More information on attending seminars at http://www.nhm.ac.uk/research-curation/news-events/seminars/

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Menno Schilthuizen, Naturalis Biodiversity Center, Leiden, the Netherlands

 

Wednesday 19 November 11:00

 

Sir Neil Chalmers seminar room, Darwin Centre LG16 (below Attenborough studio)

 

 

As all taxonomists know, in many animal groups, the genitalia are the organs that differ most between species. Although this clearly means that genital evolution must be particularly rapid, the causes for their evolutionary diversification have only recently begun to be understood. I will show examples of various processes that may or may not drive male and female (and hermaphrodite) genital evolution, such as the lock-and-key hypothesis, cryptic female choice, sperm competition, and sexually antagonistic coevolution. A popular account of this field of research can be found in my recent book Nature's Nether Regions (Penguin, 2014).

 

More information on attending seminars at http://www.nhm.ac.uk/research-curation/news-events/seminars/

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Pavel Pecháček & David Stella,  Charles University, Prague, Czech Republic

 

Friday 21 November 11:00

 

Sir Neil Chalmers seminar room, Darwin Centre LG16 (below Attenborough studio)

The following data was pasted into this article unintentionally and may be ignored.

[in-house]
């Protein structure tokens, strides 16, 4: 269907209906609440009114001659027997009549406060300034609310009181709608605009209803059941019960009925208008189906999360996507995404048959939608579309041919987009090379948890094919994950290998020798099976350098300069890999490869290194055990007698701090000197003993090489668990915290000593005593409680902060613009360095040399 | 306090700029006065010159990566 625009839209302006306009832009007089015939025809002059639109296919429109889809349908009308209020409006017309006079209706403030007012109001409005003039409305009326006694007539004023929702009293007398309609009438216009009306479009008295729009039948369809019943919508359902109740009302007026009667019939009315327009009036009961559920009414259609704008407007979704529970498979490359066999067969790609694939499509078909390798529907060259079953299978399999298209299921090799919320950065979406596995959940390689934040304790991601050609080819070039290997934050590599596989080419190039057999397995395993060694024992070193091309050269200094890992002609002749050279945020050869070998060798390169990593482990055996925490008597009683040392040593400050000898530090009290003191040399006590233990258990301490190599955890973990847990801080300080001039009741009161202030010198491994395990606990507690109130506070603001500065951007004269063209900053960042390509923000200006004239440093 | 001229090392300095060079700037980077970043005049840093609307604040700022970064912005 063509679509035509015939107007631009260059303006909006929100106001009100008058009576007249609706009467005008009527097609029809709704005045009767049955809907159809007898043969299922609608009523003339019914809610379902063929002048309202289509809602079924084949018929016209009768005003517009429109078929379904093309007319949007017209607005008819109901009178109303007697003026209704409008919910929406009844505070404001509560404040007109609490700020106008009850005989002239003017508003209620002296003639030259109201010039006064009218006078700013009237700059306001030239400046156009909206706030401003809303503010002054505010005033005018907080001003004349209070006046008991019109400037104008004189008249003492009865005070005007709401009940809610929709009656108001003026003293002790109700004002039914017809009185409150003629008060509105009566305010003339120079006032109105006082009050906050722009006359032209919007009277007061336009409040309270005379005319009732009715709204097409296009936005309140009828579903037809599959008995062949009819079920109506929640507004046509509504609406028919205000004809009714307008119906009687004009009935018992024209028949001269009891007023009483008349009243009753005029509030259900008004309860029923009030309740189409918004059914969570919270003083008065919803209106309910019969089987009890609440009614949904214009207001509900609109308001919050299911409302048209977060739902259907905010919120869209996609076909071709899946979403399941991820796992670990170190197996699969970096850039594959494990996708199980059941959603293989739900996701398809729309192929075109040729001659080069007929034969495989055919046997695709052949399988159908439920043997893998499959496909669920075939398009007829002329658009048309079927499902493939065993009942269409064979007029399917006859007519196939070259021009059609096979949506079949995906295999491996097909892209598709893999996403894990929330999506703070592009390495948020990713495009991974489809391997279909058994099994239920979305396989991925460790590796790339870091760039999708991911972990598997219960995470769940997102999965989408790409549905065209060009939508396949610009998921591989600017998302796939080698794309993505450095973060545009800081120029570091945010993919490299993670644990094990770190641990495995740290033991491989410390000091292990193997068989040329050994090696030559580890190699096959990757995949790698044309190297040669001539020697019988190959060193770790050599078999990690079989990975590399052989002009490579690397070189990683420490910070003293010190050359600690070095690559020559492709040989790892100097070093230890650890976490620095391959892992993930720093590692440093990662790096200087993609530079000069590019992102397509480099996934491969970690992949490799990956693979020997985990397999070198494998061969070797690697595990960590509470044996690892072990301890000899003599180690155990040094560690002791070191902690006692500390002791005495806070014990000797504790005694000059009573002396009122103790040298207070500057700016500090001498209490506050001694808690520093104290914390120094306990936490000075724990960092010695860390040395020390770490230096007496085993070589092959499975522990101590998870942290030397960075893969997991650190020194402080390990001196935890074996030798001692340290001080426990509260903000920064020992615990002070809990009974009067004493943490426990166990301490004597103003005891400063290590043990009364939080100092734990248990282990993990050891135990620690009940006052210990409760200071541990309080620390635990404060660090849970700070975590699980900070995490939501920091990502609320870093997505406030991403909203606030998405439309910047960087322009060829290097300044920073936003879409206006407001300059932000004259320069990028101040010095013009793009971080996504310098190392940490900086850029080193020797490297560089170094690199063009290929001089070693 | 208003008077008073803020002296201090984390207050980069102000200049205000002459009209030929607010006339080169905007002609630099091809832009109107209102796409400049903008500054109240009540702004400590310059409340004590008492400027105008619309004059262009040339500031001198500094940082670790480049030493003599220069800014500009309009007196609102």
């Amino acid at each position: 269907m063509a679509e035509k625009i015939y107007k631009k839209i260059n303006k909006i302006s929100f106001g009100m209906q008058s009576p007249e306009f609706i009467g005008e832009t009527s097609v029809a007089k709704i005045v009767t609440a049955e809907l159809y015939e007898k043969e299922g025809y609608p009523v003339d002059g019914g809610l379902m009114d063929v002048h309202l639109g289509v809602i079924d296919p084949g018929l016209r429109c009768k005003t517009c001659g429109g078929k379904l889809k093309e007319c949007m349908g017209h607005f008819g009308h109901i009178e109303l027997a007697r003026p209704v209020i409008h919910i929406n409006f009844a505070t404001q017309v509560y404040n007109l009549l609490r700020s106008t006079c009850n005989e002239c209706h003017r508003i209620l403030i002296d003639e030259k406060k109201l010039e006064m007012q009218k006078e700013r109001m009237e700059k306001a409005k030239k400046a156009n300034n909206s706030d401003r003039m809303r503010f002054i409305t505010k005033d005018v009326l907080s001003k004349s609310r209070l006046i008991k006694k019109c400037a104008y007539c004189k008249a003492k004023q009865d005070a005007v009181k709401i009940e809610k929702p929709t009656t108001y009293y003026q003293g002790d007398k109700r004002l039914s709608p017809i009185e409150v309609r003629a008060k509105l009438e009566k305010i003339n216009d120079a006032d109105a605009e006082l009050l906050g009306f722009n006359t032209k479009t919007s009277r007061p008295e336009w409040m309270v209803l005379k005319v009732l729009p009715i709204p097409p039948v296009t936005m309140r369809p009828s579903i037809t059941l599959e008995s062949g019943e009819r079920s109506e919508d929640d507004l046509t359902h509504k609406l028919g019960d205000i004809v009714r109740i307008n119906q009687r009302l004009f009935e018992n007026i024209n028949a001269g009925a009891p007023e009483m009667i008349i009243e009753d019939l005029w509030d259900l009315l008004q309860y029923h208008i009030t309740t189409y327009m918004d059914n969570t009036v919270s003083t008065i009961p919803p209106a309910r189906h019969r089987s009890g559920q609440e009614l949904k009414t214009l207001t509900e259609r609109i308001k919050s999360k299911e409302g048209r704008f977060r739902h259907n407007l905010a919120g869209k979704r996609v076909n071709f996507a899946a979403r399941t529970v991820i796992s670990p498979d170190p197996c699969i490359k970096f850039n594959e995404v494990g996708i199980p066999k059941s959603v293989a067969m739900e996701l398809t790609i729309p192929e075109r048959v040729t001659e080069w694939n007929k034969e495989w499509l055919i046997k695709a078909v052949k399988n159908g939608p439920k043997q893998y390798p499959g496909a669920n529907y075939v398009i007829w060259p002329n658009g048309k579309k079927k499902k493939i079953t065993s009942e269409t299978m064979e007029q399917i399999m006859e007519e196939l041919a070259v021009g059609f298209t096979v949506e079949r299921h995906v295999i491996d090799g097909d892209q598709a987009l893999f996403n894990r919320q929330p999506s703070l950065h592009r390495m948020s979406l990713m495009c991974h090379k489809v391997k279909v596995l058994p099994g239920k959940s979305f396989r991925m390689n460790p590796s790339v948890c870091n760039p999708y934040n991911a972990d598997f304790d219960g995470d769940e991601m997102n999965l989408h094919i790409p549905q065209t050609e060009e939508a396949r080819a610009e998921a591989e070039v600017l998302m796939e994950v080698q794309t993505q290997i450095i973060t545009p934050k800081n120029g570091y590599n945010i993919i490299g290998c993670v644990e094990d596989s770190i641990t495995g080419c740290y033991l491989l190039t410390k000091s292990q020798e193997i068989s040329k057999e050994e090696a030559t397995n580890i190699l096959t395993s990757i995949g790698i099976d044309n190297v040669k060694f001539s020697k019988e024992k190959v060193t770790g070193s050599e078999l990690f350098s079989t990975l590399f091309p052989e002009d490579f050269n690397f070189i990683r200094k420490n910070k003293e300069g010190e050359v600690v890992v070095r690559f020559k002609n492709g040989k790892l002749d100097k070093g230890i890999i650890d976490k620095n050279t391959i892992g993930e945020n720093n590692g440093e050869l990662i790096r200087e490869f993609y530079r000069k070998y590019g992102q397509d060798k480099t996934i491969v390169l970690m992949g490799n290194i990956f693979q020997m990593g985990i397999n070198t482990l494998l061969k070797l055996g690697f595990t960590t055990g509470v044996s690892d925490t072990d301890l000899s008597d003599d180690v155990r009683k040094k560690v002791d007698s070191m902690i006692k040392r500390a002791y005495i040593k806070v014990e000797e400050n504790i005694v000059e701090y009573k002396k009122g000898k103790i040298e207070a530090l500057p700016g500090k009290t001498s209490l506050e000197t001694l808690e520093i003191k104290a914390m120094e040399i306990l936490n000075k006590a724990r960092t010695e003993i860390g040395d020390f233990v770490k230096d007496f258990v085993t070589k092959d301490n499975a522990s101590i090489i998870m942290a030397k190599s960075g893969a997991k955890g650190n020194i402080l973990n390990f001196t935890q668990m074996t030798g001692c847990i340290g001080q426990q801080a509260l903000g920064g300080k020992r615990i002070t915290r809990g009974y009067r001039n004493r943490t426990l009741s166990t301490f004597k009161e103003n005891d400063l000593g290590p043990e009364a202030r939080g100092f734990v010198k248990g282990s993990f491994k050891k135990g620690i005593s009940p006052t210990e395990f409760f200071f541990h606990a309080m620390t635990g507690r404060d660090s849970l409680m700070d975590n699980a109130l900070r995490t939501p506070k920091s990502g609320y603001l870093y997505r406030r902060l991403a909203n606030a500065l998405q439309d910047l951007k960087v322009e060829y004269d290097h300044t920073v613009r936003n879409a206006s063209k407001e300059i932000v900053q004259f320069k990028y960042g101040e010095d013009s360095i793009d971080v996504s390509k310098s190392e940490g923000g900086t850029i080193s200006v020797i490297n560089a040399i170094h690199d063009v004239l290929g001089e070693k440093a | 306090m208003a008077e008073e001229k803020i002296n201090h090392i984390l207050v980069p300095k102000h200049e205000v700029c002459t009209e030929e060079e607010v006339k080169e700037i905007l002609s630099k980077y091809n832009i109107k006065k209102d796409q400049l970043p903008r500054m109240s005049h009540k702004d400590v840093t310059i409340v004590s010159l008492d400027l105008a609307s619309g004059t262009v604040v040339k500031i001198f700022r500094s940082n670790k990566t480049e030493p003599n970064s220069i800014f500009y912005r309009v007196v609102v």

brimstone NaturalHistoryMuseum_PictureLibrary_001964_IA.jpg

 

The males of the Brimstone butterfly (Gonepteryx rhamni) have ultraviolet patterns on the dorsal surfaces of their wings. Using geometric morphometrics, we have analysed correlations between environmental variables (climate, productivity) and shape variability of the ultraviolet pattern and the forewing in specimens of Palaearctic butterflies. Using principal component analysis (PCA) precipitation, temperature, latitude correlated with shape variation of the ultraviolet patterns across the Palaearctic region. We observed a systematic increase in the relative area of ultraviolet colouration with increasing temperature and precipitation and decreasing latitude. We conclude that the variation in shape of ultraviolet patterns on the forewings of male Brimstone butterflies is correlated with large-scale environmental factors.

 

 

More information on attending seminars at http://www.nhm.ac.uk/research-curation/news-events/seminars/

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Taxonomy and Phylogeny of the beetle family Prionoceridae (Coleoptera: Cleroidea) in the “Indo-Burma hotspot”

 

Michael Geiser, Department of Life Sciences, NHM


Wednesday 12 November 11:00


Sir Neil Chalmers seminar room, Darwin Centre LG16 (below Attenborough studio)


Eight years of study on one of the most neglected and poorly-known beetle families revealed a number of taxonomic novelties and, for the first time, shed some light on this group’s ecology and distribution. In the framework of a PhD thesis, the fauna of the Indochinese subregion (largely congruent with the more recently proposed “Indo-Burma biodiversity hotspot”) was revised. Two new genera and a 23 new species were described, several more are awaiting description. A molecular phylogeny of the family supported the new genera and revealed a number of interesting patterns in biogeography and life-history of these poorly-known beetles.

 

More information on attending seminars at http://www.nhm.ac.uk/research-curation/news-events/seminars/